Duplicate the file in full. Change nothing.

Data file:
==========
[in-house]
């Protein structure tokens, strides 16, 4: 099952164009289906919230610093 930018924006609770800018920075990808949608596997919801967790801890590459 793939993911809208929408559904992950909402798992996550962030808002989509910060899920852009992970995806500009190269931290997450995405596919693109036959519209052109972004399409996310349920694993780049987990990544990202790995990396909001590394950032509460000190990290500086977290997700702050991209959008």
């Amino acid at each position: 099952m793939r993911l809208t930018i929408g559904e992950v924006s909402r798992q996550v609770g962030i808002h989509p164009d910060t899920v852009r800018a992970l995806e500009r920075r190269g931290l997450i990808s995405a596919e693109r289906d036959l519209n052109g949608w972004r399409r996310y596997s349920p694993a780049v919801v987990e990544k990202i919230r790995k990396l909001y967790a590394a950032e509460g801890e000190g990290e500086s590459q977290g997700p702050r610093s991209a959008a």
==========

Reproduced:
[in-house]
């Protein structure tokens, strides 16, 4: 099952164009289906919230610093 930018924006609770800018920075990808949608596997919801967790801890590459 793939993911809208929408559904992950909402798992996550962030808002989509910060899920852009992970995806500009190269931290997450995405596919693109036959519209052109972004399409996310349920694993780049987990990544990202790995990396909001590394950032509460000190990290500086977290997700702050991209959008």
């Amino acid at each position: 099952m793939r993911l809208t930018i929408g559904e992950v924006s909402r798992q996550v609770g962030i808002h989509p164009d910060t899920v852009r800018a992970l995806e500009r920075r190269g931290l997450i990808s995405a596919e693109r289906d036959l519209n052109g949608w972004r399409r996310y596997s349920p694993a780049v919801v987990e990544k990202i919230r790995k990396l909001y967790a590394a950032e509460g801890e000190g990290e500086s590459q977290g997700p702050r610093s991209a959008a």